People Get Ready: Advent With Curtis Mayfield II
But now, irrespective of law, the righteousness of God has been disclosed, and is attested by the law and the prophets, the righteousness of God through faith in Jesus Christ* for all who believe. For there is no distinction, since all have sinned and fall short of the glory of God – Romans 3: 21-23 (emphasis added)
Sisters, Brothers and the Whities Blacks and the Crackers Police and their backers They’re all political laughters
Hurry, people running from their worries While the judge and his juries Dictate the law that’s partly
Cat calling love balling fussing and cussing
Top billing now is killing For peace no one is willing Kind of make you get that feeling
Everybody smoke Use the pill and the dope Educated fools From uneducated schools
Pimping people is the rule Polluted water in the pool
And Nixon talking about don’t worry He say don’t worry He say don’t worry He say don’t worry
But they don’t know There can be no show And if there’s hell below We’re all gonna go
Everybody’s praying And everybody’s saying But when come time to do Everybody’s laying
Just talking about don’t worry They say don’t worry They say don’t worry They say don’t worry – (Don’t Worry) If There’s A Hell Below, words & music by Curtis Mayfield
As we move through this Advent season with our guide, Curtis Mayfield, we should take a moment and consider the usual or “traditional” appellations given for each week. Last week, the first Sunday in Advent, is usually considered the Sunday of Hope. So it was we considered what “Hope” means to a people who continue to live as strangers in their own land. We heard Mayfield offer to the African-American community a vision of themselves as the “people who are darker than blue”. It is a call to name the community’s sins one by one; only a voice from within that community would have either the authority or power to do so. As is usually the case, however, a call to repentance carries with it the promise of redemption. Why else name one’s community “darker than blue” is, in the words of Ebeneezer Scrooge, one is beyond all hope?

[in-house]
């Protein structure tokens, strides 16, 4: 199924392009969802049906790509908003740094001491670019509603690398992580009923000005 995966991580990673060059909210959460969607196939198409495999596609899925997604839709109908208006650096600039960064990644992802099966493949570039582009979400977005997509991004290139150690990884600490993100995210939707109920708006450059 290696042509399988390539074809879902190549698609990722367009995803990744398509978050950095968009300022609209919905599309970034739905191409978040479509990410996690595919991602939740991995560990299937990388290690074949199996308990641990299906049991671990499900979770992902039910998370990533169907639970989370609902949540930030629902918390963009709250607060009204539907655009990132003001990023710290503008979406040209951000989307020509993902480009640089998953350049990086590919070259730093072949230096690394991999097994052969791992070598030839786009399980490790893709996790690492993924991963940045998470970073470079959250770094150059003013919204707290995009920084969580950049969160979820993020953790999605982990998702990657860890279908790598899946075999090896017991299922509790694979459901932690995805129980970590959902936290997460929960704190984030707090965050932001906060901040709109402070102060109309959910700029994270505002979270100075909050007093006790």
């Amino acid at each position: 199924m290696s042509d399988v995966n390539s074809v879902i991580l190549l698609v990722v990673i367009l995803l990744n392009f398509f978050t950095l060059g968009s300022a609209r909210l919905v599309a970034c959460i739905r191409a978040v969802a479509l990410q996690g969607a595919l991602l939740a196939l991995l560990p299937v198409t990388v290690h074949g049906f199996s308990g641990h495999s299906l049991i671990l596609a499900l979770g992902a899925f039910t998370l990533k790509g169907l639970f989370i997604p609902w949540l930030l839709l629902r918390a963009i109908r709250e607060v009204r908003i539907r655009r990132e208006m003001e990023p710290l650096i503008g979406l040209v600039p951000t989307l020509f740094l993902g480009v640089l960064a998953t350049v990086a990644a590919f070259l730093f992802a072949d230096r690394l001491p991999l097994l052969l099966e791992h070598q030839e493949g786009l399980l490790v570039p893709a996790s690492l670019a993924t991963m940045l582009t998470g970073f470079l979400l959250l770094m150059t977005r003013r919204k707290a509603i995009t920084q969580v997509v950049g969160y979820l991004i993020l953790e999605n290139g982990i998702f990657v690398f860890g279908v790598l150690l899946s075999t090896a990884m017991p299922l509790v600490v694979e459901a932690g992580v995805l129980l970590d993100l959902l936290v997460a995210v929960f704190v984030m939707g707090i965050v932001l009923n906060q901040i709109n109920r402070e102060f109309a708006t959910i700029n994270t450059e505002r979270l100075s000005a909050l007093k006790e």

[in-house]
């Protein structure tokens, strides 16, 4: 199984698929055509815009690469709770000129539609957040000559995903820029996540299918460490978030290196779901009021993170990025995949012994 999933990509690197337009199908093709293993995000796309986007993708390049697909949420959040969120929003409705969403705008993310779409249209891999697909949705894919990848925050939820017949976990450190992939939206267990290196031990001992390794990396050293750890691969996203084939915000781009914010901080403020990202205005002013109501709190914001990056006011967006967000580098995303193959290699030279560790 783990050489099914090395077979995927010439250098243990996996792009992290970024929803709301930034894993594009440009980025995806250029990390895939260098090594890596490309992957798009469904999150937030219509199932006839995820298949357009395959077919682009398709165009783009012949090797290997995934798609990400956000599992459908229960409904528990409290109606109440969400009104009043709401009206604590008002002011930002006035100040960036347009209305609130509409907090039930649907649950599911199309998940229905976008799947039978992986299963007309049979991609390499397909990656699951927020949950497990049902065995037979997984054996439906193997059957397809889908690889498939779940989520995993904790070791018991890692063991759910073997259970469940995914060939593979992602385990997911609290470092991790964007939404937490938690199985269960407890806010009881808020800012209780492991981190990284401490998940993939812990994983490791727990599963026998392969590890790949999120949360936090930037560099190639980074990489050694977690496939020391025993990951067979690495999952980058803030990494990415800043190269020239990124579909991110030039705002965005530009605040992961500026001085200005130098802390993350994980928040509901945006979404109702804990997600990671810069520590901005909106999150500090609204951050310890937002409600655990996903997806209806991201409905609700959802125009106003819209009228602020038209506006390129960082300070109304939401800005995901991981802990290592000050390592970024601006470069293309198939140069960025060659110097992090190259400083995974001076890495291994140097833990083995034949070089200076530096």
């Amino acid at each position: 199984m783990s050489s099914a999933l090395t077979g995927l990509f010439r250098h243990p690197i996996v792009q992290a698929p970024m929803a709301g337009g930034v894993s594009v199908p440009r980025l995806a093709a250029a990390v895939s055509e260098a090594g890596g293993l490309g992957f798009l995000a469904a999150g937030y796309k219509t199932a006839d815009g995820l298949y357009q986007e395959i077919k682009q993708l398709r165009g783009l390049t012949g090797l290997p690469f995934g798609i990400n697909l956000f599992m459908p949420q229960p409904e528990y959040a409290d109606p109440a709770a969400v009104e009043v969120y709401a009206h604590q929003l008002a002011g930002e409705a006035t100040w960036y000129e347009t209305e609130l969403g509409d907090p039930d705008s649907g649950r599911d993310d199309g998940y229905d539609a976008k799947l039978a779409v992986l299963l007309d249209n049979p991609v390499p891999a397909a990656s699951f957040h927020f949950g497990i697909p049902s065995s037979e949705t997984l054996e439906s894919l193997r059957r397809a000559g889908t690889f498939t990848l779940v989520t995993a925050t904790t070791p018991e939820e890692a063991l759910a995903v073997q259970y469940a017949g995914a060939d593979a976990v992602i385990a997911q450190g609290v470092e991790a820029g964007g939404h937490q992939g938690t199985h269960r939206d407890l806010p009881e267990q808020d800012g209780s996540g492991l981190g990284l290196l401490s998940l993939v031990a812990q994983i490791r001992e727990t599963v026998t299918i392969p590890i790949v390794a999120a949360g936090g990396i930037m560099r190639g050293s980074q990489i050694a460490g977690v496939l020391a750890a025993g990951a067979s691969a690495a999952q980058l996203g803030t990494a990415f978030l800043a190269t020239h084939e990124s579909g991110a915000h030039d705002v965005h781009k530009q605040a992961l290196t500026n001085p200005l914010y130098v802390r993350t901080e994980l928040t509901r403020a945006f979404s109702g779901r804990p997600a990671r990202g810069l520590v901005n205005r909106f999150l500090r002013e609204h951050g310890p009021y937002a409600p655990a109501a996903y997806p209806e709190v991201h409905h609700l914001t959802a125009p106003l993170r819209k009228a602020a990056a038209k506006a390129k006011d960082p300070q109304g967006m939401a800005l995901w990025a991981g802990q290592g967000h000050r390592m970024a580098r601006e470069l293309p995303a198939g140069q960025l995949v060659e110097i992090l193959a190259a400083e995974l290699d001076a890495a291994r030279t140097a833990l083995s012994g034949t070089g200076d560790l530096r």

Last week I also noted that it was precisely the specificity of the song – it was not addressed to everyone; it was addressed to the African-American community at a particular time in their history – that opened it to all. Had Mayfield written a call to repentance to everyone, how might that have worked, exactly? How would it be possible to list the collective sin of all the various groups in the United States? Hearing Mayfield’s call to his people however, opened to those with ears to hear the possibility of considering their own people’s sin. It opens up hope for redemption to all.
The Second Sunday is usually named “Faith” Sunday. Yet, what “faith” is proclaimed? In what are we professing our faith? Nothing less than that the God who has created the Universe will not leave us to wallow and die in our sin. The coming of the Messiah is first, foremost and always for a particular people; again, it is only because of that specificity that we can make the universal claim that the Savior to be born, to come to us today, the return of the risen Christ to bring about the final consummation of the New Creation, is something for all of us.